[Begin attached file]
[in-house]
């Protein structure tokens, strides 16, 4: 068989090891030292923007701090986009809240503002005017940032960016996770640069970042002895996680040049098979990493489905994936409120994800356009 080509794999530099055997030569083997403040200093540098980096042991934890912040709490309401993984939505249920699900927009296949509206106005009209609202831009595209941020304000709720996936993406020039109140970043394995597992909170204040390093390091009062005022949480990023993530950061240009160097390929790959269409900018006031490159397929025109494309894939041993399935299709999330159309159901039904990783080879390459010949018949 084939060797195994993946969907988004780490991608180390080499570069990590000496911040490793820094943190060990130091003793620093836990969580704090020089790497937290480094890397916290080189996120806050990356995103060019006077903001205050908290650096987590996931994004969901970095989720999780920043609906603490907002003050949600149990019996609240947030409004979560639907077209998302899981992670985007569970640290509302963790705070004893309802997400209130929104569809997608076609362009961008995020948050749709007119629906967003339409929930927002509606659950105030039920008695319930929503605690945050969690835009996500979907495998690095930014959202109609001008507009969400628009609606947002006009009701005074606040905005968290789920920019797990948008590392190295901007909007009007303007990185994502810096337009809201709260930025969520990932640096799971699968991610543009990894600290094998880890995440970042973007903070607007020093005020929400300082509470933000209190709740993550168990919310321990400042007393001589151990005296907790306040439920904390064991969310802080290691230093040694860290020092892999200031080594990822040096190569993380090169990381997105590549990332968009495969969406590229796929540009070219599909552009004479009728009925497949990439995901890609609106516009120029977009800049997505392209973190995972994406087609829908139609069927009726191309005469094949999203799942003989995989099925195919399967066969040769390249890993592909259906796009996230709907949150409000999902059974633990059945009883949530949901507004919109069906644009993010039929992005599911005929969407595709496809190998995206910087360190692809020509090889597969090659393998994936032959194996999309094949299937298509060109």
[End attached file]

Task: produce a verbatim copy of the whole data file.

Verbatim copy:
[in-house]
């Protein structure tokens, strides 16, 4: 068989090891030292923007701090986009809240503002005017940032960016996770640069970042002895996680040049098979990493489905994936409120994800356009 080509794999530099055997030569083997403040200093540098980096042991934890912040709490309401993984939505249920699900927009296949509206106005009209609202831009595209941020304000709720996936993406020039109140970043394995597992909170204040390093390091009062005022949480990023993530950061240009160097390929790959269409900018006031490159397929025109494309894939041993399935299709999330159309159901039904990783080879390459010949018949 084939060797195994993946969907988004780490991608180390080499570069990590000496911040490793820094943190060990130091003793620093836990969580704090020089790497937290480094890397916290080189996120806050990356995103060019006077903001205050908290650096987590996931994004969901970095989720999780920043609906603490907002003050949600149990019996609240947030409004979560639907077209998302899981992670985007569970640290509302963790705070004893309802997400209130929104569809997608076609362009961008995020948050749709007119629906967003339409929930927002509606659950105030039920008695319930929503605690945050969690835009996500979907495998690095930014959202109609001008507009969400628009609606947002006009009701005074606040905005968290789920920019797990948008590392190295901007909007009007303007990185994502810096337009809201709260930025969520990932640096799971699968991610543009990894600290094998880890995440970042973007903070607007020093005020929400300082509470933000209190709740993550168990919310321990400042007393001589151990005296907790306040439920904390064991969310802080290691230093040694860290020092892999200031080594990822040096190569993380090169990381997105590549990332968009495969969406590229796929540009070219599909552009004479009728009925497949990439995901890609609106516009120029977009800049997505392209973190995972994406087609829908139609069927009726191309005469094949999203799942003989995989099925195919399967066969040769390249890993592909259906796009996230709907949150409000999902059974633990059945009883949530949901507004919109069906644009993010039929992005599911005929969407595709496809190998995206910087360190692809020509090889597969090659393998994936032959194996999309094949299937298509060109």